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How To Teach Islam In Non-arab/muslim Countries At School

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:D

 

How do we go about presenting Islam as it is from QUr'aan & Sunnah in the most positive way possible, without distortions and negativity?

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:D

 

ouch! that's a tough question! :D

Well it's a bit difficult to teach a lot of Islam to young Muslims in schools in the UK cause teachers spend a lot of time teaching the importance of Great Britain. I remember being in primary school like it was yesterday! They taught us about Romans and how heroic they were etc... now to come and think of it:

 

The Tabuk Campaign

The Muslim army reached Tabuk after a weary march. Contrary to expectations there was no Byzantine force at Tabuk to meet the Muslims. On coming to know of the advance of the Muslim army, the Byzantines withdrew their army well within Syria. The Muslims achieved their object without firing a shot. The strategy of the Muslims was purely defensive, aimed at keeping the Byzantines army away from the borders of Arabia. The Byzantines who had at one time threatened to invade Arabia were no longer in the mood to measure swords with the Muslims. This was a moral victory for the Muslims. The tribes in the border region who had heretofore offered allegiance to the Byzantines transferred their allegiance to the Muslims.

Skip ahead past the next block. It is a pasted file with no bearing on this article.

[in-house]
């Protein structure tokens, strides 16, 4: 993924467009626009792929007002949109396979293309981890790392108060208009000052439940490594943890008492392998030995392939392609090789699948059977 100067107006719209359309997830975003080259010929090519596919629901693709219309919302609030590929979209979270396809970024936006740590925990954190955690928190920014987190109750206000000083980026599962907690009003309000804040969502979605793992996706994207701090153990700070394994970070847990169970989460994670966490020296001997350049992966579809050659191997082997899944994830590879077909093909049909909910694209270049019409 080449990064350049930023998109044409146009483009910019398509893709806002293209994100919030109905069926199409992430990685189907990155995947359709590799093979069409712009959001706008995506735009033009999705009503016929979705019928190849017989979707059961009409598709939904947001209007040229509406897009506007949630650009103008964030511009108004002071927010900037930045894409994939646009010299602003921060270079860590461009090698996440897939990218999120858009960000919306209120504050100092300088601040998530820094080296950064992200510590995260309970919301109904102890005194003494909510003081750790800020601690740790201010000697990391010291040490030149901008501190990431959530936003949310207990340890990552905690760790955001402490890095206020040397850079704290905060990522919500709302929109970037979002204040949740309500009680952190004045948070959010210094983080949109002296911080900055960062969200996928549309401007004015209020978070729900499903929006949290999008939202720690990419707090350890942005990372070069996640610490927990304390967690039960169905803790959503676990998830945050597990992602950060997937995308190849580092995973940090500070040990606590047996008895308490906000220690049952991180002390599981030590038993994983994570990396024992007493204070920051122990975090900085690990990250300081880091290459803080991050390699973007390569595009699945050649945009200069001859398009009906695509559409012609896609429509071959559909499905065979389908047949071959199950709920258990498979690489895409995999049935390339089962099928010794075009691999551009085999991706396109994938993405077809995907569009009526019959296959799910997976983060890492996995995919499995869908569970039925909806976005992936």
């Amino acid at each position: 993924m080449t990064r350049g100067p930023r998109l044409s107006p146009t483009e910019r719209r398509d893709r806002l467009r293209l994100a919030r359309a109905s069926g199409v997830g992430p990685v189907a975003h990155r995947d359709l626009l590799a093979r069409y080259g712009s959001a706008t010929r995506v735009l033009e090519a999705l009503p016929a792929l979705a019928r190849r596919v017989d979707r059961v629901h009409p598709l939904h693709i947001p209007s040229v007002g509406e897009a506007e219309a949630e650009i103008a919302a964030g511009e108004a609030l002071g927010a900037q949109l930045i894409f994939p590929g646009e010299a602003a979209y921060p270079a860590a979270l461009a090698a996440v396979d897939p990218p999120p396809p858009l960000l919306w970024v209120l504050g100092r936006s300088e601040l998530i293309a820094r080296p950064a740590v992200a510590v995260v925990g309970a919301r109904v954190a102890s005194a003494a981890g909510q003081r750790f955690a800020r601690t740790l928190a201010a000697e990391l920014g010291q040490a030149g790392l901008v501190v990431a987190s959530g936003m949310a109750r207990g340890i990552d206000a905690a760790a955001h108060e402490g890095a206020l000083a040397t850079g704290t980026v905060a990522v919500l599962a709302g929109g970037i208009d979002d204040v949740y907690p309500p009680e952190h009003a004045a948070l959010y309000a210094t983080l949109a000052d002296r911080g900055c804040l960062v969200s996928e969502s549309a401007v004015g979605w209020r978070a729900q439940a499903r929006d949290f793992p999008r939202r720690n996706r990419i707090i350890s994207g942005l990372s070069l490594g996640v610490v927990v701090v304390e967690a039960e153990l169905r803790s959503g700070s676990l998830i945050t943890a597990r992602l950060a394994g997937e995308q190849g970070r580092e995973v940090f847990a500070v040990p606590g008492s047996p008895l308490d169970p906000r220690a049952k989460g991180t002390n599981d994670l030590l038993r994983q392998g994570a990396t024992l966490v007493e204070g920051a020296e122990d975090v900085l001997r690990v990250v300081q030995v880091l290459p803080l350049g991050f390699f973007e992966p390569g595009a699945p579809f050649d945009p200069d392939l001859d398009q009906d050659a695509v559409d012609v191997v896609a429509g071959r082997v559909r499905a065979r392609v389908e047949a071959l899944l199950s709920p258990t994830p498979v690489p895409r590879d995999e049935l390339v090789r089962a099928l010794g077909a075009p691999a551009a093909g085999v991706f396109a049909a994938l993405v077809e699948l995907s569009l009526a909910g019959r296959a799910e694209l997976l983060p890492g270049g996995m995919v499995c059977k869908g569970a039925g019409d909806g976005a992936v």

It's better to send your children to Islamic schools in non-muslim countries, this way, they'lll be taught about the Quran and Sunnah :D

Otherwise, it's best if you teach children about Quran and Sunnah at home.. Education starts from home :D

 

:D

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Salaam,

 

If your post is talking about teaching Islam to non-Muslims (like in RE lessons at school) then this would be my view on it:

 

maybe this sounds silly but I'd advise linking it to what people already know. If you are in a country where Christianity is the dominant religion then Christianity is probably broadly seen as 'good'. By showing there are similarities between the two, Islam then falls into the 'good' catagory rather than the 'bad-terrorist' catagory. Once some similarites have been established, then the differences can be discussed.

 

I remember in RE when we learned about Islam we were first taught about the five pillars because these are pretty easy to understand. Obviously prayer and charity are pretty self explanitary. When we discussed the more 'alien' ones such as Hajj then that led onto other discussions so we learned more.

 

One last thing I would suggest is not to use too many arabic words necessarily. Some are obvious and well known such as Allah or Quran but I know that when I read some of the posts here the arabic breaks the flow. I understand its necessary for accuracy, but I assume that you teach people from scratch.

 

Peace and Love,

 

DARLA

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:D

lol, at my school we were having Islam in R.E and the teacher said help him out if he said stuff wrong. so i was like right, and he was making bareeee mistakes (sorry baree) lol . anyway i corrected him for like the 20th time and he was like do you wanna lead the class then i was like yeh and he was like "n..n.n...no, that will not be appropriate for this class thank you." and i was like you just said i could lead the class! and he told me to get out lol!